The Brandeis Shakespeare Society, also known as Hold Thy Peace, put on an adaptation of playwright Ellen McLaughlin’s “Iphigenia and Other Daughters” this past weekend in the Shapiro Campus Center. The story revolves around a family of women in ancient Greece who are left behind by the men in their lives who have traditionally defined them, focusing on the lives that are swept to the sides of history to make way for the men. McLaughlin’s take on the aftermath of Iphigenia’s sacrifice to the gods delves deep into the thoughts of Iphigenia, her mother and two sisters.

The director, Sophia Massidda ’20, told a story that continued this theme of female exclusion from history, particularly through Iphigenia’s sister, Electra (Rachel Greene ’20). She barged through the front door, demanding everyone “look at me.” She confesses later in the play that “I used to be someone: I was [Iphigenia’s] sister; first I was someone’s daughter.” This blended well with the motif of invisibility, which was underscored with her constant humiliation. She is demeaned by her mother, Clytemnestra (Amber Ruth Crossman ’21), who observes that women are not part of history, but merely exist at the margins.


THE STATUE OF ARTEMIS: Iphigenia (Zoe Rose ’20) stands over the prostrated body of her long-lost brother Orestes (Rielly Allen ’18). 

While McLaughlin touched upon an interesting subject, the story she wrote lies on the other side of the spectrum. The script was full of never-ending, dull monologues addressing the audience. Conversations between two characters felt like interruptions of each other’s spoken-word theses. The play’s three-act structure was unbalanced. 

The first act, which only featured two people speaking (not to each other, I might add), stalled the play for half an hour to reach a single plot point that could have been made in 10 minutes. 

The second act felt like an eternity, as if it were a lingering thought with no end in sight. The story had no beats, nothing that kept me invested within characters as the plot progressed. McLaughlin was telling, rather than showing; the dialogue was mostly expository and did no favors to my interest in the plot. Characters droned on and on. A succinct script could have done wonders for the story.

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ELECTRA-FYING INCEST: Electra (Rachel Greene ’20) kisses her brother Orestes when he comes home from war. 

McLaughlin’s heavy-handed vicarious speech is thinly veiled provocative dialogue. I could see that the script held no enjoyment or stimulation, so I looked to the HTP cast and crew for help. Massidda incorporated choices that added some symbolism and much-needed subtlety to the script. Dancers that circled Iphigenia and her mother during the sacrifice in Act One added some levity to the moment, while also inching closer and closer to their victim. The dancers were played by Lexie Vogel ’21 and Hannah McCowan ’19, choreographed by McCowan herself. They mirrored each other in fluid motion and dance, bringing up the cyclical and repetitive nature of life, in that the women of history were relegated to their appearance rather than their actions and words.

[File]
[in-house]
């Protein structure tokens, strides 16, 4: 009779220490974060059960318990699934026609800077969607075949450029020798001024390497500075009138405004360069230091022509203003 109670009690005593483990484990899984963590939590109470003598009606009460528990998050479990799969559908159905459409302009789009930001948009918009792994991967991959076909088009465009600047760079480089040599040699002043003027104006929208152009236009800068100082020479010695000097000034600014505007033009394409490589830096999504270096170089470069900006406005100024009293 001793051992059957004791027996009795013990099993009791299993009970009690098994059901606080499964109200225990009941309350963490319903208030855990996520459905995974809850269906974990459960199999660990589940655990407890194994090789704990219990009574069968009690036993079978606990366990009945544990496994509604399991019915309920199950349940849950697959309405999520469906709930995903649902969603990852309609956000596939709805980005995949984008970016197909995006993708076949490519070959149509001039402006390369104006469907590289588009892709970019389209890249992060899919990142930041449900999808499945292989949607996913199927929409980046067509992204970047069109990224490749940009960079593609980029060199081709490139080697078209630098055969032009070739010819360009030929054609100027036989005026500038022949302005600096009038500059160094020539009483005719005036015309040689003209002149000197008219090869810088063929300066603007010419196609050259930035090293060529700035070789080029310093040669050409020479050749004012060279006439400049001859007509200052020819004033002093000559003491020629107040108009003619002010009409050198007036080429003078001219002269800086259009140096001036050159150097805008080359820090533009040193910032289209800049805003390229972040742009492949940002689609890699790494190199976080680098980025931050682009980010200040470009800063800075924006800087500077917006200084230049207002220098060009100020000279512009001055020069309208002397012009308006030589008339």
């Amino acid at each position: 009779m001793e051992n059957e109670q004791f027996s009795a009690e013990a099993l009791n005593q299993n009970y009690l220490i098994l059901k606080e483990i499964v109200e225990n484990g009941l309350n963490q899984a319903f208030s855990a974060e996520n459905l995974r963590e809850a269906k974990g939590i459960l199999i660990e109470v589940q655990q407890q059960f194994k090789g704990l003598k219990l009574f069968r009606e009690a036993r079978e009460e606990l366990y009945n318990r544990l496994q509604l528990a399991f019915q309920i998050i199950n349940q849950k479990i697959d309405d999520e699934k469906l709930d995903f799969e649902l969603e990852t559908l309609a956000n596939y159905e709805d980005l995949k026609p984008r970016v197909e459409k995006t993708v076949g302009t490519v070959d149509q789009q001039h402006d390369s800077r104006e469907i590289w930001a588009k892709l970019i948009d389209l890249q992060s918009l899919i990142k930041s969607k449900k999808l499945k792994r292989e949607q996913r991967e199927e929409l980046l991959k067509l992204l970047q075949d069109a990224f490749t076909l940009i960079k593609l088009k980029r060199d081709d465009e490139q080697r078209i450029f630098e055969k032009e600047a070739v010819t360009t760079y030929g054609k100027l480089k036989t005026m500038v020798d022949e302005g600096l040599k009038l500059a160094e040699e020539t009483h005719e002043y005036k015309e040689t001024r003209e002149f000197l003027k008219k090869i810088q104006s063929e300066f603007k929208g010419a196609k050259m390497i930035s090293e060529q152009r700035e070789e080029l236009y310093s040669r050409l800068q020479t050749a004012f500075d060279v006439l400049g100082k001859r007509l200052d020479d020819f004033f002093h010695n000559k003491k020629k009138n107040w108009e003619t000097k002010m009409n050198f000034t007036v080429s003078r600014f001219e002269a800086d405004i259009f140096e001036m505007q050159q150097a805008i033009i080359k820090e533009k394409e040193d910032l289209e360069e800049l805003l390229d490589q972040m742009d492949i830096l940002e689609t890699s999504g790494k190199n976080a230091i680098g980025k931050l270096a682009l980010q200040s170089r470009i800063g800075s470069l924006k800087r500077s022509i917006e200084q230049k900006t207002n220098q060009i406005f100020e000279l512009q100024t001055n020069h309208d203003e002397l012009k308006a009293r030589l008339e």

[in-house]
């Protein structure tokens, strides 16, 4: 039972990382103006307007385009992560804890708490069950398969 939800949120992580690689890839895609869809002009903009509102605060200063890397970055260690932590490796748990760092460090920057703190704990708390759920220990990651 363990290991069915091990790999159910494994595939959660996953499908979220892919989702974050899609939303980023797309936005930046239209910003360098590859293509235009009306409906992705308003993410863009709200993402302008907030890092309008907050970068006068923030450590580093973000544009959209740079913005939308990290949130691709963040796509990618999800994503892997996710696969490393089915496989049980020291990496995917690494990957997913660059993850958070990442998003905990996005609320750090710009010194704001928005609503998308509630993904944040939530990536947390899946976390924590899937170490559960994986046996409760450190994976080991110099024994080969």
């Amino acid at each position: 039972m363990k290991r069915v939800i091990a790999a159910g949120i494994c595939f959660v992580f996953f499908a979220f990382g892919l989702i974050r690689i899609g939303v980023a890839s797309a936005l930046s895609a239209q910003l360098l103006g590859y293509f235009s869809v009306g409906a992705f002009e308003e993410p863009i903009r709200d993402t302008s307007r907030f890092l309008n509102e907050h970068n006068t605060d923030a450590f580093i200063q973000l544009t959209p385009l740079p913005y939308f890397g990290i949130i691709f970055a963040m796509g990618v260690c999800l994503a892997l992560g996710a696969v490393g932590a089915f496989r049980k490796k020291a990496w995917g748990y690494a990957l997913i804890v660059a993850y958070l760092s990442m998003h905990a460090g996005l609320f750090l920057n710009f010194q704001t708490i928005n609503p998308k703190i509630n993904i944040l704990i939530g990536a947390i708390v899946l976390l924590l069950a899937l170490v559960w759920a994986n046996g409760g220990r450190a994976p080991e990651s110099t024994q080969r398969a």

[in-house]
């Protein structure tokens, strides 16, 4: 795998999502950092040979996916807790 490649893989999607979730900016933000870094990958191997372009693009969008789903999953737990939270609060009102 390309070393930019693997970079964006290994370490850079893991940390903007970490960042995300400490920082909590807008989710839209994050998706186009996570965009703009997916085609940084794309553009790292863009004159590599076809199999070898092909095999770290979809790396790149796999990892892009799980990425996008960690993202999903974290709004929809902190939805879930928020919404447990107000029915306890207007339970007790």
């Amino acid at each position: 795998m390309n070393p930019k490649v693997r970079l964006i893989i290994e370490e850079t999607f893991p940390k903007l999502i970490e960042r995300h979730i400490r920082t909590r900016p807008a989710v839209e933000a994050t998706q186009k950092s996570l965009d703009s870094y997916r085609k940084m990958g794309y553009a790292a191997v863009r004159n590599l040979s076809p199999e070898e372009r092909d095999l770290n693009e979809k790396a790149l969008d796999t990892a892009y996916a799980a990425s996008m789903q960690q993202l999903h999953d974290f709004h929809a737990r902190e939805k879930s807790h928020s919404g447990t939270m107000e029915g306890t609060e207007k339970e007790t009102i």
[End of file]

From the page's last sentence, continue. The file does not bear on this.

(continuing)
Apart from Riely Allen’s ’18 Orestes and Amber Ruth Crossman’s Clytemnestra, no performances struck me as noteworthy. The presence of these two in the play added some perspective, but they were still plagued by McLaughlin’s monologues. The performances ranged from over-the-top to underwhelming (often from the same character) which killed the momentum of the story. Overall, the line delivery was wooden and unenthusiastic. The costumes, however, were well-done despite such a tight budget, some appropriately ragged and torn and others elegant and pretty.

Massidda’s direction did nothing to soften the heavy-handedness of McLaughlin’s script. I couldn’t observe any significant choices in the storytelling that eased the pain of listening to this dialogue. There were one or two rare instances that caught my attention, such as the dancers on the stage or the chemistry between Orestes and Electra. 

I want to conclude by insisting most of my opposition toward this play is directed at the script. It gave the cast and crew little to work with and inhibited their potential. I implore the producers to review their future scripts with more caution.